Journalists Believe News Going in Wrong Direction
Last week Pew released an in depth survey of national and local print and TV reporters, editors, and producers. Among the findings, Pew describes that journalists at national news organizations have become considerably more pessimistic about the state of their profession since 2004. By roughly two-to-one (62%-32%), more national journalists say that journalism is going in the wrong direction rather than the right direction.
In terms of what journalists, editors, and producers see as problems, there has been an increased focus on the financial pressures of doing business. As Pew describes, more than twice as many national and local journalists now cite a financial issue as the most important problem facing journalism than cite any other concern. The problems that were mentioned frequently in 1999 and 2004 -- particularly concerns over the quality of coverage and the loss of credibility with the public -- are cited far less frequently today.
Not surprisingly, as Pew finds, the financial pressures manifest themselves in a perceived value gap between top management and journalists. According to Pew, most executives and senior editors at national news organizations (55%) believe that the reporters at their outlets share "a great deal" of their professional values. By contrast, just 30% of reporters and less-senior editors say that owners and top editors at their organizations share a great deal of their professional values.
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- Learn to recognize failure and know the big difference between panicking and choking.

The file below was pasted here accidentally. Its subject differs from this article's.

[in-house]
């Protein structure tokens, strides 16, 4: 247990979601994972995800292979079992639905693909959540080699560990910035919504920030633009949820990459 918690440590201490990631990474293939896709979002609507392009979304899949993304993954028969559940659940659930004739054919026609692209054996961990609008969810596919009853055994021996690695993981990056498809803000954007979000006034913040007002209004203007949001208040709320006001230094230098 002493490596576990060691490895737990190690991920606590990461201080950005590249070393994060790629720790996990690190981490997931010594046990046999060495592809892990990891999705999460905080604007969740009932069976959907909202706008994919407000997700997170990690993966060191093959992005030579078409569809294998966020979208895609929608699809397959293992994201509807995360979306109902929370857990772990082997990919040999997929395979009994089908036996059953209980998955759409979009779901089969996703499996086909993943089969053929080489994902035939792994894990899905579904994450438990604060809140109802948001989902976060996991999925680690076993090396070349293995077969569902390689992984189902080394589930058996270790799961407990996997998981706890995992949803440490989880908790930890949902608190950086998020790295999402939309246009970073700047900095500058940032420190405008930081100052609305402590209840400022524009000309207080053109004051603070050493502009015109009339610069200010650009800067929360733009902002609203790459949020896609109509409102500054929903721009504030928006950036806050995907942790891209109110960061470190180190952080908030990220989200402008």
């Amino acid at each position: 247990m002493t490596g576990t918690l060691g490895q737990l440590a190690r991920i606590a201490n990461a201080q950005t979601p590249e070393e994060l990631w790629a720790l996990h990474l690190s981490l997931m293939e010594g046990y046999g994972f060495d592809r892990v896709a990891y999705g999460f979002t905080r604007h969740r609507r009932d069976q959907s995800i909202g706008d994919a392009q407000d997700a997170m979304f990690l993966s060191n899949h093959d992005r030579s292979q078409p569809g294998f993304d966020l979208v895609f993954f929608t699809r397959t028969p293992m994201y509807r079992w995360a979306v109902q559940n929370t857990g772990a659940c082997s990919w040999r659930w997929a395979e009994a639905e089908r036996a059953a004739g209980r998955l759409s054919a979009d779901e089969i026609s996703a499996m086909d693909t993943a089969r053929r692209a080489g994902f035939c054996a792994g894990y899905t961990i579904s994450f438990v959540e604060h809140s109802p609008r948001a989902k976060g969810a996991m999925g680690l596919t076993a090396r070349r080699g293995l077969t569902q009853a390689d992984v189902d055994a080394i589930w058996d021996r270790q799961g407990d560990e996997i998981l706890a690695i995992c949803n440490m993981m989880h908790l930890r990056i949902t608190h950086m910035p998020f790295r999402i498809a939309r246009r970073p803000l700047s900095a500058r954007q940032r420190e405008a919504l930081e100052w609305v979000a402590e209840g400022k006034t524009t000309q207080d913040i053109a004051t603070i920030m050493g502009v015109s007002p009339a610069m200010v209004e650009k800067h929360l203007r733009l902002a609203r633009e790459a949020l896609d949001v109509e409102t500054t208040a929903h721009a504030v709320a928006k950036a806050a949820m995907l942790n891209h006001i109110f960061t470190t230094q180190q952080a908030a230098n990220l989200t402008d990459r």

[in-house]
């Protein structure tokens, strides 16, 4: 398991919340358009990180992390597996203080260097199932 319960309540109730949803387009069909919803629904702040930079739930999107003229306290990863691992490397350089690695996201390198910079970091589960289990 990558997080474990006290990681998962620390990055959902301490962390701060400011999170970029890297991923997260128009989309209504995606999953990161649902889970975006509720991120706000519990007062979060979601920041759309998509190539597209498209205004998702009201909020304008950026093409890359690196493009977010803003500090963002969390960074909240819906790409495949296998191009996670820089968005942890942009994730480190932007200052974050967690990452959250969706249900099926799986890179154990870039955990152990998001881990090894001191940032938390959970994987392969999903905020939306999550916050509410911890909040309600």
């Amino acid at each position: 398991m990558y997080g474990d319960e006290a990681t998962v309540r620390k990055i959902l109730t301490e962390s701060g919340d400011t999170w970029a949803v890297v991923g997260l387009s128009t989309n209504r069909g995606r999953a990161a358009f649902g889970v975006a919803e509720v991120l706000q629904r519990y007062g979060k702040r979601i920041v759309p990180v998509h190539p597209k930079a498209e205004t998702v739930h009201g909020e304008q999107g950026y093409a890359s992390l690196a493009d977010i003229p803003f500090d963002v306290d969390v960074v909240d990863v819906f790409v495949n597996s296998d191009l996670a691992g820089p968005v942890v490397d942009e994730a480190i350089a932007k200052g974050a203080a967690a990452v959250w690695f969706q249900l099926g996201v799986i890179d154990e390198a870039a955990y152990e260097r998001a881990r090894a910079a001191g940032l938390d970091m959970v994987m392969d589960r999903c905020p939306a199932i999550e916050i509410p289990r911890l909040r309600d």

- At Big Think Edge, Malcolm Gladwell teaches how to check your inner critic and get clear on what failure is.
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Big tech is making its opening moves into the health care scene, but its focus on tech-savvy millennials may miss the mark.
- Companies like Apple, Amazon, and Google have been busy investing in health care companies, developing new apps, and hiring health professionals for new business ventures.
- Their current focus appears to be on tech-savvy millennials, but the bulk of health care expenditures goes to the elderly.
- Big tech should look to integrating its most promising health care devise, the smartphone, more thoroughly into health care.
Turns out pushups are more telling than treadmill tests when it comes to cardiovascular health.
- Men who can perform 40 pushups in one minute are 96 percent less likely to have cardiovascular disease than those who do less than 10.
- The Harvard study focused on over 1,100 firefighters with a median age of 39.
- The exact results might not be applicable to men of other age groups or to women, researchers warn.
Here's why universal basic income will hurt the 99%, and make the 1% even richer.
- Universal basic income is a band-aid solution that will not solve wealth inequality, says Rushkoff.
- Funneling money to the 99% perpetuates their roles as consumers, pumping money straight back up to the 1% at the top of the pyramid.
- Rushkoff suggests universal basic assets instead, so that the people at the bottom of the pyramid can own some means of production and participate in the profits of mega-rich companies.
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